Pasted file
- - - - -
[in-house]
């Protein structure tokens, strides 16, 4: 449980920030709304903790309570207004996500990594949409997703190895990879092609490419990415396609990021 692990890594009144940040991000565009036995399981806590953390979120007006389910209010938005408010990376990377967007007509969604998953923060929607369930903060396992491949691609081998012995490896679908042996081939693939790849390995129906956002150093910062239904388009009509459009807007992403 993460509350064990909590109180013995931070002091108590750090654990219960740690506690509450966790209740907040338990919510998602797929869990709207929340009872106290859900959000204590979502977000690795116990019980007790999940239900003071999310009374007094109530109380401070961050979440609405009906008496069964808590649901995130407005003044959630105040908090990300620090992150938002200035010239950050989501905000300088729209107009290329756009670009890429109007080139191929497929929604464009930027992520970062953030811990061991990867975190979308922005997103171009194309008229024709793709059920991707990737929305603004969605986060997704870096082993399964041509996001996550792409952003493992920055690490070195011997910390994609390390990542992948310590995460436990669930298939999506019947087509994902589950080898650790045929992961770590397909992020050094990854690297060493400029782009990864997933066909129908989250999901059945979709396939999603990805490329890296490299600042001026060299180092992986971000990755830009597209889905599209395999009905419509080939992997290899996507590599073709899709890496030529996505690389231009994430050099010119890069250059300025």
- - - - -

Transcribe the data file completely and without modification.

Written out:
[in-house]
């Protein structure tokens, strides 16, 4: 449980920030709304903790309570207004996500990594949409997703190895990879092609490419990415396609990021 692990890594009144940040991000565009036995399981806590953390979120007006389910209010938005408010990376990377967007007509969604998953923060929607369930903060396992491949691609081998012995490896679908042996081939693939790849390995129906956002150093910062239904388009009509459009807007992403 993460509350064990909590109180013995931070002091108590750090654990219960740690506690509450966790209740907040338990919510998602797929869990709207929340009872106290859900959000204590979502977000690795116990019980007790999940239900003071999310009374007094109530109380401070961050979440609405009906008496069964808590649901995130407005003044959630105040908090990300620090992150938002200035010239950050989501905000300088729209107009290329756009670009890429109007080139191929497929929604464009930027992520970062953030811990061991990867975190979308922005997103171009194309008229024709793709059920991707990737929305603004969605986060997704870096082993399964041509996001996550792409952003493992920055690490070195011997910390994609390390990542992948310590995460436990669930298939999506019947087509994902589950080898650790045929992961770590397909992020050094990854690297060493400029782009990864997933066909129908989250999901059945979709396939999603990805490329890296490299600042001026060299180092992986971000990755830009597209889905599209395999009905419509080939992997290899996507590599073709899709890496030529996505690389231009994430050099010119890069250059300025």